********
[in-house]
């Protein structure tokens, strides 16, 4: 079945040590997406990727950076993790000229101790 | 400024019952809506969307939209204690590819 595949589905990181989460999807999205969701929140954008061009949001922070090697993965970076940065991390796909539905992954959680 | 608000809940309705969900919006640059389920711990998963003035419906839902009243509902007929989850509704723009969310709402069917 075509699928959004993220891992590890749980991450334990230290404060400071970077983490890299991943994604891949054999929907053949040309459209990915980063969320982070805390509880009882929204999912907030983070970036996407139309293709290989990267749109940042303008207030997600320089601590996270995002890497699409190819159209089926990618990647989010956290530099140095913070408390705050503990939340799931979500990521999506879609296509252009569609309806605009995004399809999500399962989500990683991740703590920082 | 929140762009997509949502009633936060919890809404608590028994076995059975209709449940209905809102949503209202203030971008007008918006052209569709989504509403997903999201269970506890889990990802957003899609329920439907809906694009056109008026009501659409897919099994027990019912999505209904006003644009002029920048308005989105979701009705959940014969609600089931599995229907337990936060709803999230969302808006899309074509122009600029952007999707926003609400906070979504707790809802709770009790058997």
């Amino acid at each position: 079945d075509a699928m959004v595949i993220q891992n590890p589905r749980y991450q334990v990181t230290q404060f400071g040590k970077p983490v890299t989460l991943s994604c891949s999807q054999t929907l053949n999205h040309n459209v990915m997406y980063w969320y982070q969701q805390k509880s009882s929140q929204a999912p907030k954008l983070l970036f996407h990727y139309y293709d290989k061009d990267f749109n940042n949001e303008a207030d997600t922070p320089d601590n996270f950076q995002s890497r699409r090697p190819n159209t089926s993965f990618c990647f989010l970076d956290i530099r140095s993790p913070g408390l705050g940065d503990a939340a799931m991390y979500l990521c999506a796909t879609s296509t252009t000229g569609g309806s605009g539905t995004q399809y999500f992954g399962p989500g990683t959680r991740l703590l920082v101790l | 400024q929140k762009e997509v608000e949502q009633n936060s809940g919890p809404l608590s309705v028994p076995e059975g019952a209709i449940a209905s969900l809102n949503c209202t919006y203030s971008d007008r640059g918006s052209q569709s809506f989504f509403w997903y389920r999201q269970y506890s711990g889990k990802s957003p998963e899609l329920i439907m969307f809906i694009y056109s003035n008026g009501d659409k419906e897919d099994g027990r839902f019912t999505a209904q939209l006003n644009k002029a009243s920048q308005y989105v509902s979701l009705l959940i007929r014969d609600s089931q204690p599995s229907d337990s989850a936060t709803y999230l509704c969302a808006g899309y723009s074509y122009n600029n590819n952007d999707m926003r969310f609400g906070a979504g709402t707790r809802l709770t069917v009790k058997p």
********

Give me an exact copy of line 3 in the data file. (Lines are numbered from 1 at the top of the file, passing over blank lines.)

């Amino acid at each position: 079945d075509a699928m959004v595949i993220q891992n590890p589905r749980y991450q334990v990181t230290q404060f400071g040590k970077p983490v890299t989460l991943s994604c891949s999807q054999t929907l053949n999205h040309n459209v990915m997406y980063w969320y982070q969701q805390k509880s009882s929140q929204a999912p907030k954008l983070l970036f996407h990727y139309y293709d290989k061009d990267f749109n940042n949001e303008a207030d997600t922070p320089d601590n996270f950076q995002s890497r699409r090697p190819n159209t089926s993965f990618c990647f989010l970076d956290i530099r140095s993790p913070g408390l705050g940065d503990a939340a799931m991390y979500l990521c999506a796909t879609s296509t252009t000229g569609g309806s605009g539905t995004q399809y999500f992954g399962p989500g990683t959680r991740l703590l920082v101790l | 400024q929140k762009e997509v608000e949502q009633n936060s809940g919890p809404l608590s309705v028994p076995e059975g019952a209709i449940a209905s969900l809102n949503c209202t919006y203030s971008d007008r640059g918006s052209q569709s809506f989504f509403w997903y389920r999201q269970y506890s711990g889990k990802s957003p998963e899609l329920i439907m969307f809906i694009y056109s003035n008026g009501d659409k419906e897919d099994g027990r839902f019912t999505a209904q939209l006003n644009k002029a009243s920048q308005y989105v509902s979701l009705l959940i007929r014969d609600s089931q204690p599995s229907d337990s989850a936060t709803y999230l509704c969302a808006g899309y723009s074509y122009n600029n590819n952007d999707m926003r969310f609400g906070a979504g709402t707790r809802l709770t069917v009790k058997p």